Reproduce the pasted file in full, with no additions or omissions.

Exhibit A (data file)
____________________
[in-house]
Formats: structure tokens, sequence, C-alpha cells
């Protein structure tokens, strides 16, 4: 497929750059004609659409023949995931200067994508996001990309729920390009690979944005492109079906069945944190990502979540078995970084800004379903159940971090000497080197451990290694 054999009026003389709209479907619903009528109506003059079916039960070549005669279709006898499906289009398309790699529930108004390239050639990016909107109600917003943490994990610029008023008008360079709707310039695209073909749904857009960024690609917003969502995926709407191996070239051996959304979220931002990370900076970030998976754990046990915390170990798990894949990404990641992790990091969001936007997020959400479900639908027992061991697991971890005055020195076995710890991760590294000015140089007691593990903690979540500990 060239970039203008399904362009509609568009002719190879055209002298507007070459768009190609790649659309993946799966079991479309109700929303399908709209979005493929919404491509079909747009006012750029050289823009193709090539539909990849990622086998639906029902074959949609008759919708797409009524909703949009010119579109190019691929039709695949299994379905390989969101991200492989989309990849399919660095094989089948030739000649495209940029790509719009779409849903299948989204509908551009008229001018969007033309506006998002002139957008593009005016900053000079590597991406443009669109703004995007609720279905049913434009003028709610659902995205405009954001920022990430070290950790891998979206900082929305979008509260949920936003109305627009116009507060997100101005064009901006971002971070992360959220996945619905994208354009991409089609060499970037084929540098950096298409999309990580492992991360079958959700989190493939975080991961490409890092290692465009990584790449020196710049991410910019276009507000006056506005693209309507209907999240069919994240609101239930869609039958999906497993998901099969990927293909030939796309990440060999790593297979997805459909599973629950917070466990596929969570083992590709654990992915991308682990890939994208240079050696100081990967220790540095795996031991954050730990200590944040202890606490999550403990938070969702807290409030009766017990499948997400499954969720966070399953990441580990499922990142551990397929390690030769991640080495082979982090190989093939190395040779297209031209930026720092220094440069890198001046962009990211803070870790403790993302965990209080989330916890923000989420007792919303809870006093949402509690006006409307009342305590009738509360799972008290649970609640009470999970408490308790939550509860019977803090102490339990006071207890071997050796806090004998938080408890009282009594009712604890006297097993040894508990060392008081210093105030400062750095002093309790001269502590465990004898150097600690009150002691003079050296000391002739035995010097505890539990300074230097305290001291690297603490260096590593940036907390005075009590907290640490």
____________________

[in-house]
Formats: structure tokens, sequence, C-alpha cells
């Protein structure tokens, strides 16, 4: 497929750059004609659409023949995931200067994508996001990309729920390009690979944005492109079906069945944190990502979540078995970084800004379903159940971090000497080197451990290694 054999009026003389709209479907619903009528109506003059079916039960070549005669279709006898499906289009398309790699529930108004390239050639990016909107109600917003943490994990610029008023008008360079709707310039695209073909749904857009960024690609917003969502995926709407191996070239051996959304979220931002990370900076970030998976754990046990915390170990798990894949990404990641992790990091969001936007997020959400479900639908027992061991697991971890005055020195076995710890991760590294000015140089007691593990903690979540500990 060239970039203008399904362009509609568009002719190879055209002298507007070459768009190609790649659309993946799966079991479309109700929303399908709209979005493929919404491509079909747009006012750029050289823009193709090539539909990849990622086998639906029902074959949609008759919708797409009524909703949009010119579109190019691929039709695949299994379905390989969101991200492989989309990849399919660095094989089948030739000649495209940029790509719009779409849903299948989204509908551009008229001018969007033309506006998002002139957008593009005016900053000079590597991406443009669109703004995007609720279905049913434009003028709610659902995205405009954001920022990430070290950790891998979206900082929305979008509260949920936003109305627009116009507060997100101005064009901006971002971070992360959220996945619905994208354009991409089609060499970037084929540098950096298409999309990580492992991360079958959700989190493939975080991961490409890092290692465009990584790449020196710049991410910019276009507000006056506005693209309507209907999240069919994240609101239930869609039958999906497993998901099969990927293909030939796309990440060999790593297979997805459909599973629950917070466990596929969570083992590709654990992915991308682990890939994208240079050696100081990967220790540095795996031991954050730990200590944040202890606490999550403990938070969702807290409030009766017990499948997400499954969720966070399953990441580990499922990142551990397929390690030769991640080495082979982090190989093939190395040779297209031209930026720092220094440069890198001046962009990211803070870790403790993302965990209080989330916890923000989420007792919303809870006093949402509690006006409307009342305590009738509360799972008290649970609640009470999970408490308790939550509860019977803090102490339990006071207890071997050796806090004998938080408890009282009594009712604890006297097993040894508990060392008081210093105030400062750095002093309790001269502590465990004898150097600690009150002691003079050296000391002739035995010097505890539990300074230097305290001291690297603490260096590593940036907390005075009590907290640490």